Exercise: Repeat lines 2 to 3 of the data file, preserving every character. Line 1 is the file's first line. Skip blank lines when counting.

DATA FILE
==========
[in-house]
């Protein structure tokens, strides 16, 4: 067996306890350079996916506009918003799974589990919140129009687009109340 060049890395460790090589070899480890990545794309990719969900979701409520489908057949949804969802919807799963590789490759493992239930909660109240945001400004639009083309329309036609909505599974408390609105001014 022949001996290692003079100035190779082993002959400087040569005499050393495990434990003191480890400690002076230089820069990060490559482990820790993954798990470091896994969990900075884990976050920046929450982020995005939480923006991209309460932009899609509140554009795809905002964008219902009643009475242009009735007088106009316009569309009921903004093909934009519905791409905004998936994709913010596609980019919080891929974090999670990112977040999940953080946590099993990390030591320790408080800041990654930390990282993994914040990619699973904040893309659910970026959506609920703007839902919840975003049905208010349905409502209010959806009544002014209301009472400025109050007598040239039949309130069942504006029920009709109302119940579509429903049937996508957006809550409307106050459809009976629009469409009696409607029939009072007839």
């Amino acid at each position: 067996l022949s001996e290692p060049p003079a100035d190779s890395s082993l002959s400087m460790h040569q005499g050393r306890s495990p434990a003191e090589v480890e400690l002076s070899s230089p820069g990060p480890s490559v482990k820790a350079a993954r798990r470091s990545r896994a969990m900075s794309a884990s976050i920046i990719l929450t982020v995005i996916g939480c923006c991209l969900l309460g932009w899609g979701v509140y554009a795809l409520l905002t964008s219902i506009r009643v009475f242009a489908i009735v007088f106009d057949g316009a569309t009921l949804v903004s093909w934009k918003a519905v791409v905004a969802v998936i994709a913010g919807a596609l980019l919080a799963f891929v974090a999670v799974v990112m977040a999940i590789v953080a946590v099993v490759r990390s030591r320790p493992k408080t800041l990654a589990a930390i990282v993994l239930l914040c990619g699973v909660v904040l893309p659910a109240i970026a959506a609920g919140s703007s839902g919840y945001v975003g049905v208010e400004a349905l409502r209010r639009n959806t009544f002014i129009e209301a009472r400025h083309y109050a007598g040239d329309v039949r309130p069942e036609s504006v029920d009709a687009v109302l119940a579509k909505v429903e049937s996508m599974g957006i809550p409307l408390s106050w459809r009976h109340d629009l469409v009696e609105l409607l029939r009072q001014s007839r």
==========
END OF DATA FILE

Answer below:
């Protein structure tokens, strides 16, 4: 067996306890350079996916506009918003799974589990919140129009687009109340 060049890395460790090589070899480890990545794309990719969900979701409520489908057949949804969802919807799963590789490759493992239930909660109240945001400004639009083309329309036609909505599974408390609105001014 022949001996290692003079100035190779082993002959400087040569005499050393495990434990003191480890400690002076230089820069990060490559482990820790993954798990470091896994969990900075884990976050920046929450982020995005939480923006991209309460932009899609509140554009795809905002964008219902009643009475242009009735007088106009316009569309009921903004093909934009519905791409905004998936994709913010596609980019919080891929974090999670990112977040999940953080946590099993990390030591320790408080800041990654930390990282993994914040990619699973904040893309659910970026959506609920703007839902919840975003049905208010349905409502209010959806009544002014209301009472400025109050007598040239039949309130069942504006029920009709109302119940579509429903049937996508957006809550409307106050459809009976629009469409009696409607029939009072007839």
């Amino acid at each position: 067996l022949s001996e290692p060049p003079a100035d190779s890395s082993l002959s400087m460790h040569q005499g050393r306890s495990p434990a003191e090589v480890e400690l002076s070899s230089p820069g990060p480890s490559v482990k820790a350079a993954r798990r470091s990545r896994a969990m900075s794309a884990s976050i920046i990719l929450t982020v995005i996916g939480c923006c991209l969900l309460g932009w899609g979701v509140y554009a795809l409520l905002t964008s219902i506009r009643v009475f242009a489908i009735v007088f106009d057949g316009a569309t009921l949804v903004s093909w934009k918003a519905v791409v905004a969802v998936i994709a913010g919807a596609l980019l919080a799963f891929v974090a999670v799974v990112m977040a999940i590789v953080a946590v099993v490759r990390s030591r320790p493992k408080t800041l990654a589990a930390i990282v993994l239930l914040c990619g699973v909660v904040l893309p659910a109240i970026a959506a609920g919140s703007s839902g919840y945001v975003g049905v208010e400004a349905l409502r209010r639009n959806t009544f002014i129009e209301a009472r400025h083309y109050a007598g040239d329309v039949r309130p069942e036609s504006v029920d009709a687009v109302l119940a579509k909505v429903e049937s996508m599974g957006i809550p409307l408390s106050w459809r009976h109340d629009l469409v009696e609105l409607l029939r009072q001014s007839r």